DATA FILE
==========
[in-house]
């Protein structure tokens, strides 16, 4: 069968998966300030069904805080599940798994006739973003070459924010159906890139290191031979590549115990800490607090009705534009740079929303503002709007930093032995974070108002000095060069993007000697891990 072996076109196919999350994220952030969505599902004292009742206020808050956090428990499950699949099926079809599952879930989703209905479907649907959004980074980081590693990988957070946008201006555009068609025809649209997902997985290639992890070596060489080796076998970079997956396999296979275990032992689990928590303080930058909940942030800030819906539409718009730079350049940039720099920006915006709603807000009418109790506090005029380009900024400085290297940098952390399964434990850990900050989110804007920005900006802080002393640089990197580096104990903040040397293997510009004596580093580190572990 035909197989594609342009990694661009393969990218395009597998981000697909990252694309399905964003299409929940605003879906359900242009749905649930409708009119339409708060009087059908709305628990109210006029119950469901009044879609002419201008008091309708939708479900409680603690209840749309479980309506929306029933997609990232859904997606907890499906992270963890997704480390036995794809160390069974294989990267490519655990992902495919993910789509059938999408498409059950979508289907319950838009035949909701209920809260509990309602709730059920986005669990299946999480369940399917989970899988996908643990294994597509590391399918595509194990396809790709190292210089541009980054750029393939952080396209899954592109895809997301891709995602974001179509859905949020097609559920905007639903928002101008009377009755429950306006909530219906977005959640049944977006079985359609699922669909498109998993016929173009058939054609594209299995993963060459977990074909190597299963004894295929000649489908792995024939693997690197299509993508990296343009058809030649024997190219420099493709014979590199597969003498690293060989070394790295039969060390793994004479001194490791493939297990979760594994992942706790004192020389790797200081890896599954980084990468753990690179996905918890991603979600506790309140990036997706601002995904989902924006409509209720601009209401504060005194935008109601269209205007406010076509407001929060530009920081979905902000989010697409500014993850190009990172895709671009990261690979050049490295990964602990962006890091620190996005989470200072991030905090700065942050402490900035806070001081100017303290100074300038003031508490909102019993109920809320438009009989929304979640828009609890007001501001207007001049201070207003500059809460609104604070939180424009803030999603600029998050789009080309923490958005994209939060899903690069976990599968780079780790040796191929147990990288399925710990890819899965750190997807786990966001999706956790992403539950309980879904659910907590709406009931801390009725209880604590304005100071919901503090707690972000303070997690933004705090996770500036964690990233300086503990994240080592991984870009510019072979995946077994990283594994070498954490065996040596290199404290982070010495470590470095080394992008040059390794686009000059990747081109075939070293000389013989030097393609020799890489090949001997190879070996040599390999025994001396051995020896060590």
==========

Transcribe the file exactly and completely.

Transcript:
[in-house]
């Protein structure tokens, strides 16, 4: 069968998966300030069904805080599940798994006739973003070459924010159906890139290191031979590549115990800490607090009705534009740079929303503002709007930093032995974070108002000095060069993007000697891990 072996076109196919999350994220952030969505599902004292009742206020808050956090428990499950699949099926079809599952879930989703209905479907649907959004980074980081590693990988957070946008201006555009068609025809649209997902997985290639992890070596060489080796076998970079997956396999296979275990032992689990928590303080930058909940942030800030819906539409718009730079350049940039720099920006915006709603807000009418109790506090005029380009900024400085290297940098952390399964434990850990900050989110804007920005900006802080002393640089990197580096104990903040040397293997510009004596580093580190572990 035909197989594609342009990694661009393969990218395009597998981000697909990252694309399905964003299409929940605003879906359900242009749905649930409708009119339409708060009087059908709305628990109210006029119950469901009044879609002419201008008091309708939708479900409680603690209840749309479980309506929306029933997609990232859904997606907890499906992270963890997704480390036995794809160390069974294989990267490519655990992902495919993910789509059938999408498409059950979508289907319950838009035949909701209920809260509990309602709730059920986005669990299946999480369940399917989970899988996908643990294994597509590391399918595509194990396809790709190292210089541009980054750029393939952080396209899954592109895809997301891709995602974001179509859905949020097609559920905007639903928002101008009377009755429950306006909530219906977005959640049944977006079985359609699922669909498109998993016929173009058939054609594209299995993963060459977990074909190597299963004894295929000649489908792995024939693997690197299509993508990296343009058809030649024997190219420099493709014979590199597969003498690293060989070394790295039969060390793994004479001194490791493939297990979760594994992942706790004192020389790797200081890896599954980084990468753990690179996905918890991603979600506790309140990036997706601002995904989902924006409509209720601009209401504060005194935008109601269209205007406010076509407001929060530009920081979905902000989010697409500014993850190009990172895709671009990261690979050049490295990964602990962006890091620190996005989470200072991030905090700065942050402490900035806070001081100017303290100074300038003031508490909102019993109920809320438009009989929304979640828009609890007001501001207007001049201070207003500059809460609104604070939180424009803030999603600029998050789009080309923490958005994209939060899903690069976990599968780079780790040796191929147990990288399925710990890819899965750190997807786990966001999706956790992403539950309980879904659910907590709406009931801390009725209880604590304005100071919901503090707690972000303070997690933004705090996770500036964690990233300086503990994240080592991984870009510019072979995946077994990283594994070498954490065996040596290199404290982070010495470590470095080394992008040059390794686009000059990747081109075939070293000389013989030097393609020799890489090949001997190879070996040599390999025994001396051995020896060590």